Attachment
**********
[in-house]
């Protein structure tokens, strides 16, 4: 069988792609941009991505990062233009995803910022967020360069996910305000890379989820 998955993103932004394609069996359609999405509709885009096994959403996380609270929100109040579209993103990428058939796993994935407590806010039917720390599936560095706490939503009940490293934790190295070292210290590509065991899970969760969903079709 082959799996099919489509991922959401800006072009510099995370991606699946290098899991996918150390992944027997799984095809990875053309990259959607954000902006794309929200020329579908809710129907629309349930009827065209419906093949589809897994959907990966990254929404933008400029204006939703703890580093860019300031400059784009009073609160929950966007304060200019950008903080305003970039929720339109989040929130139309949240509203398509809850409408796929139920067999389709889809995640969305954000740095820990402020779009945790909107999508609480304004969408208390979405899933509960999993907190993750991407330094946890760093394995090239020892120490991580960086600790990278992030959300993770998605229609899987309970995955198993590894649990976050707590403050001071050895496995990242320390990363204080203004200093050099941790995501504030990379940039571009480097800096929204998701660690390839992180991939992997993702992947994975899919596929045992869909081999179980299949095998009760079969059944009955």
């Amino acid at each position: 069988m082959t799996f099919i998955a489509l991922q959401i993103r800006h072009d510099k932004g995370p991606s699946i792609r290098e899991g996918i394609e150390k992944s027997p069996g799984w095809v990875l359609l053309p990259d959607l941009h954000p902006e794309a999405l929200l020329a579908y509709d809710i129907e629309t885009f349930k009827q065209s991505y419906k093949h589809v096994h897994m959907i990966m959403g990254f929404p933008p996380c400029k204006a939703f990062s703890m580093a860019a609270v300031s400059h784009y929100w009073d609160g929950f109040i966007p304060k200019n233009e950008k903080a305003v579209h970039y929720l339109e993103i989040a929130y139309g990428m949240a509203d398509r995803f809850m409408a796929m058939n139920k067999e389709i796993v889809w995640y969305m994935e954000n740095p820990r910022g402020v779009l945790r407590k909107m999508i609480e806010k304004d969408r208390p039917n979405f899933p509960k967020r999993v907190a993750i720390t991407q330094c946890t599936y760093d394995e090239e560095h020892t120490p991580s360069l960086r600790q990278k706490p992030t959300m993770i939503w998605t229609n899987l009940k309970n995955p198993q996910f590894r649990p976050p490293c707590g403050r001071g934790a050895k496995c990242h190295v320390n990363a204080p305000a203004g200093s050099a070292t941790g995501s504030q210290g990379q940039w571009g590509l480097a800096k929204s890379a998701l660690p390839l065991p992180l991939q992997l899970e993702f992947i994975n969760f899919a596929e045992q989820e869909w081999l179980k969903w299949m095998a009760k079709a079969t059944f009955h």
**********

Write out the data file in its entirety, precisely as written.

[in-house]
């Protein structure tokens, strides 16, 4: 069988792609941009991505990062233009995803910022967020360069996910305000890379989820 998955993103932004394609069996359609999405509709885009096994959403996380609270929100109040579209993103990428058939796993994935407590806010039917720390599936560095706490939503009940490293934790190295070292210290590509065991899970969760969903079709 082959799996099919489509991922959401800006072009510099995370991606699946290098899991996918150390992944027997799984095809990875053309990259959607954000902006794309929200020329579908809710129907629309349930009827065209419906093949589809897994959907990966990254929404933008400029204006939703703890580093860019300031400059784009009073609160929950966007304060200019950008903080305003970039929720339109989040929130139309949240509203398509809850409408796929139920067999389709889809995640969305954000740095820990402020779009945790909107999508609480304004969408208390979405899933509960999993907190993750991407330094946890760093394995090239020892120490991580960086600790990278992030959300993770998605229609899987309970995955198993590894649990976050707590403050001071050895496995990242320390990363204080203004200093050099941790995501504030990379940039571009480097800096929204998701660690390839992180991939992997993702992947994975899919596929045992869909081999179980299949095998009760079969059944009955």
């Amino acid at each position: 069988m082959t799996f099919i998955a489509l991922q959401i993103r800006h072009d510099k932004g995370p991606s699946i792609r290098e899991g996918i394609e150390k992944s027997p069996g799984w095809v990875l359609l053309p990259d959607l941009h954000p902006e794309a999405l929200l020329a579908y509709d809710i129907e629309t885009f349930k009827q065209s991505y419906k093949h589809v096994h897994m959907i990966m959403g990254f929404p933008p996380c400029k204006a939703f990062s703890m580093a860019a609270v300031s400059h784009y929100w009073d609160g929950f109040i966007p304060k200019n233009e950008k903080a305003v579209h970039y929720l339109e993103i989040a929130y139309g990428m949240a509203d398509r995803f809850m409408a796929m058939n139920k067999e389709i796993v889809w995640y969305m994935e954000n740095p820990r910022g402020v779009l945790r407590k909107m999508i609480e806010k304004d969408r208390p039917n979405f899933p509960k967020r999993v907190a993750i720390t991407q330094c946890t599936y760093d394995e090239e560095h020892t120490p991580s360069l960086r600790q990278k706490p992030t959300m993770i939503w998605t229609n899987l009940k309970n995955p198993q996910f590894r649990p976050p490293c707590g403050r001071g934790a050895k496995c990242h190295v320390n990363a204080p305000a203004g200093s050099a070292t941790g995501s504030q210290g990379q940039w571009g590509l480097a800096k929204s890379a998701l660690p390839l065991p992180l991939q992997l899970e993702f992947i994975n969760f899919a596929e045992q989820e869909w081999l179980k969903w299949m095998a009760k079709a079969t059944f009955h």